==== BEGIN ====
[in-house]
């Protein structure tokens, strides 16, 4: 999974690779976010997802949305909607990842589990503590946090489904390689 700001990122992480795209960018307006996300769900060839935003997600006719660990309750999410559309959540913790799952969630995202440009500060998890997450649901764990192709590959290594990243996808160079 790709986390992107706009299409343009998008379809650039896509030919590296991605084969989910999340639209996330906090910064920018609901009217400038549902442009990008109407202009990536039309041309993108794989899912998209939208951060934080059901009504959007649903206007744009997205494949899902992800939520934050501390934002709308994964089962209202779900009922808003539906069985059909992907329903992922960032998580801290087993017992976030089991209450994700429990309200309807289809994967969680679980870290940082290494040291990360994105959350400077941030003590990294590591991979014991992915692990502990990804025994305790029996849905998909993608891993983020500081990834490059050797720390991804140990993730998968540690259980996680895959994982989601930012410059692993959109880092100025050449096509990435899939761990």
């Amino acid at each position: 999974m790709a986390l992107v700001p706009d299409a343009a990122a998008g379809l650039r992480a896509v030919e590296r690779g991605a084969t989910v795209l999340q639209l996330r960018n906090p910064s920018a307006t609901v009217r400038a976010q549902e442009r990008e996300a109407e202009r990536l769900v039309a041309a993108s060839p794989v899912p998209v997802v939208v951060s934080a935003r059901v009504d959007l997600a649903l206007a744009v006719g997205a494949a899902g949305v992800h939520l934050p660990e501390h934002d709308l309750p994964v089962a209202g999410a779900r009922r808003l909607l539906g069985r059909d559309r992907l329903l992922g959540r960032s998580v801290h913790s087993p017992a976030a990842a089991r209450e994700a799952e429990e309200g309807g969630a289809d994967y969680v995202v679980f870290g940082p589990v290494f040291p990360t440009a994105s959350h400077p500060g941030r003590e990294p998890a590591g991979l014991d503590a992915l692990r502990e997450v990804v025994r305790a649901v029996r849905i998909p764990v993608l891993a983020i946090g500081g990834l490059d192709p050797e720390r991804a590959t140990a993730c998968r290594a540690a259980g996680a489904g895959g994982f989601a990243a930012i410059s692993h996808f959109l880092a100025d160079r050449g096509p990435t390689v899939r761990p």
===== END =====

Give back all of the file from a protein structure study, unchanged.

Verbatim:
[in-house]
């Protein structure tokens, strides 16, 4: 999974690779976010997802949305909607990842589990503590946090489904390689 700001990122992480795209960018307006996300769900060839935003997600006719660990309750999410559309959540913790799952969630995202440009500060998890997450649901764990192709590959290594990243996808160079 790709986390992107706009299409343009998008379809650039896509030919590296991605084969989910999340639209996330906090910064920018609901009217400038549902442009990008109407202009990536039309041309993108794989899912998209939208951060934080059901009504959007649903206007744009997205494949899902992800939520934050501390934002709308994964089962209202779900009922808003539906069985059909992907329903992922960032998580801290087993017992976030089991209450994700429990309200309807289809994967969680679980870290940082290494040291990360994105959350400077941030003590990294590591991979014991992915692990502990990804025994305790029996849905998909993608891993983020500081990834490059050797720390991804140990993730998968540690259980996680895959994982989601930012410059692993959109880092100025050449096509990435899939761990």
């Amino acid at each position: 999974m790709a986390l992107v700001p706009d299409a343009a990122a998008g379809l650039r992480a896509v030919e590296r690779g991605a084969t989910v795209l999340q639209l996330r960018n906090p910064s920018a307006t609901v009217r400038a976010q549902e442009r990008e996300a109407e202009r990536l769900v039309a041309a993108s060839p794989v899912p998209v997802v939208v951060s934080a935003r059901v009504d959007l997600a649903l206007a744009v006719g997205a494949a899902g949305v992800h939520l934050p660990e501390h934002d709308l309750p994964v089962a209202g999410a779900r009922r808003l909607l539906g069985r059909d559309r992907l329903l992922g959540r960032s998580v801290h913790s087993p017992a976030a990842a089991r209450e994700a799952e429990e309200g309807g969630a289809d994967y969680v995202v679980f870290g940082p589990v290494f040291p990360t440009a994105s959350h400077p500060g941030r003590e990294p998890a590591g991979l014991d503590a992915l692990r502990e997450v990804v025994r305790a649901v029996r849905i998909p764990v993608l891993a983020i946090g500081g990834l490059d192709p050797e720390r991804a590959t140990a993730c998968r290594a540690a259980g996680a489904g895959g994982f989601a990243a930012i410059s692993h996808f959109l880092a100025d160079r050449g096509p990435t390689v899939r761990p």